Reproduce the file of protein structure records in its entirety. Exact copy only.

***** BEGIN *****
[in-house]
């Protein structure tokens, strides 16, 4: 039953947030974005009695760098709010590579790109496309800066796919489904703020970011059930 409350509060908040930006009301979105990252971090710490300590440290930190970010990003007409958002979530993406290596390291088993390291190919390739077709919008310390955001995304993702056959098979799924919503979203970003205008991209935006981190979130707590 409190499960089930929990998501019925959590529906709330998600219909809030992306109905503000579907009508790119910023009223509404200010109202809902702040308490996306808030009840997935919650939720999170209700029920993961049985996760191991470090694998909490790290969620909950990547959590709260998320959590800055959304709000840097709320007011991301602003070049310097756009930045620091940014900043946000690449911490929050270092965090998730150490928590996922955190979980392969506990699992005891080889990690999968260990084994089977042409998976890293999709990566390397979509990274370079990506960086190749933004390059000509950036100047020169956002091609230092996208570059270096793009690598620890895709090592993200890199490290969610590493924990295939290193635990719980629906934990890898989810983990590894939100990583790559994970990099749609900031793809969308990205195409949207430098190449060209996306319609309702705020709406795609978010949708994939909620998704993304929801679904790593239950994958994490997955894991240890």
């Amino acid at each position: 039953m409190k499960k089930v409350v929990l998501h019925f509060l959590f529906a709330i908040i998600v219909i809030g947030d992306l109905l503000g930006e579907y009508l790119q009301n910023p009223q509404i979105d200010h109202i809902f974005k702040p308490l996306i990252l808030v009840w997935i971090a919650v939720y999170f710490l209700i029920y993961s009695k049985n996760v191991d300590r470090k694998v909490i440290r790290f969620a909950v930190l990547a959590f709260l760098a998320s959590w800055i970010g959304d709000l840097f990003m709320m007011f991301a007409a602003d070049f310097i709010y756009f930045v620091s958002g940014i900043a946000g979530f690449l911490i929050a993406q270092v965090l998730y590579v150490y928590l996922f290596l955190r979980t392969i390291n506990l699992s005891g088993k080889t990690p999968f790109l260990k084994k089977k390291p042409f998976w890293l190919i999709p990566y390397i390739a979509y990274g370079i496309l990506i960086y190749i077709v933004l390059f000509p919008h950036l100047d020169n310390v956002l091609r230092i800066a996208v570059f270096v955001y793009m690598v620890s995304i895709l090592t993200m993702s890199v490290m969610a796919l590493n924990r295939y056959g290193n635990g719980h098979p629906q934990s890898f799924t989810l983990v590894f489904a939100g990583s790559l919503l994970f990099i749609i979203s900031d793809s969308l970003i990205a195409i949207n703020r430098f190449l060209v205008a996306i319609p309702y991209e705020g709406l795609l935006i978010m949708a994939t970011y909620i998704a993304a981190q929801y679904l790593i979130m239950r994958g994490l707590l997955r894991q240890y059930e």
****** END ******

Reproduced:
[in-house]
């Protein structure tokens, strides 16, 4: 039953947030974005009695760098709010590579790109496309800066796919489904703020970011059930 409350509060908040930006009301979105990252971090710490300590440290930190970010990003007409958002979530993406290596390291088993390291190919390739077709919008310390955001995304993702056959098979799924919503979203970003205008991209935006981190979130707590 409190499960089930929990998501019925959590529906709330998600219909809030992306109905503000579907009508790119910023009223509404200010109202809902702040308490996306808030009840997935919650939720999170209700029920993961049985996760191991470090694998909490790290969620909950990547959590709260998320959590800055959304709000840097709320007011991301602003070049310097756009930045620091940014900043946000690449911490929050270092965090998730150490928590996922955190979980392969506990699992005891080889990690999968260990084994089977042409998976890293999709990566390397979509990274370079990506960086190749933004390059000509950036100047020169956002091609230092996208570059270096793009690598620890895709090592993200890199490290969610590493924990295939290193635990719980629906934990890898989810983990590894939100990583790559994970990099749609900031793809969308990205195409949207430098190449060209996306319609309702705020709406795609978010949708994939909620998704993304929801679904790593239950994958994490997955894991240890």
């Amino acid at each position: 039953m409190k499960k089930v409350v929990l998501h019925f509060l959590f529906a709330i908040i998600v219909i809030g947030d992306l109905l503000g930006e579907y009508l790119q009301n910023p009223q509404i979105d200010h109202i809902f974005k702040p308490l996306i990252l808030v009840w997935i971090a919650v939720y999170f710490l209700i029920y993961s009695k049985n996760v191991d300590r470090k694998v909490i440290r790290f969620a909950v930190l990547a959590f709260l760098a998320s959590w800055i970010g959304d709000l840097f990003m709320m007011f991301a007409a602003d070049f310097i709010y756009f930045v620091s958002g940014i900043a946000g979530f690449l911490i929050a993406q270092v965090l998730y590579v150490y928590l996922f290596l955190r979980t392969i390291n506990l699992s005891g088993k080889t990690p999968f790109l260990k084994k089977k390291p042409f998976w890293l190919i999709p990566y390397i390739a979509y990274g370079i496309l990506i960086y190749i077709v933004l390059f000509p919008h950036l100047d020169n310390v956002l091609r230092i800066a996208v570059f270096v955001y793009m690598v620890s995304i895709l090592t993200m993702s890199v490290m969610a796919l590493n924990r295939y056959g290193n635990g719980h098979p629906q934990s890898f799924t989810l983990v590894f489904a939100g990583s790559l919503l994970f990099i749609i979203s900031d793809s969308l970003i990205a195409i949207n703020r430098f190449l060209v205008a996306i319609p309702y991209e705020g709406l795609l935006i978010m949708a994939t970011y909620i998704a993304a981190q929801y679904l790593i979130m239950r994958g994490l707590l997955r894991q240890y059930e």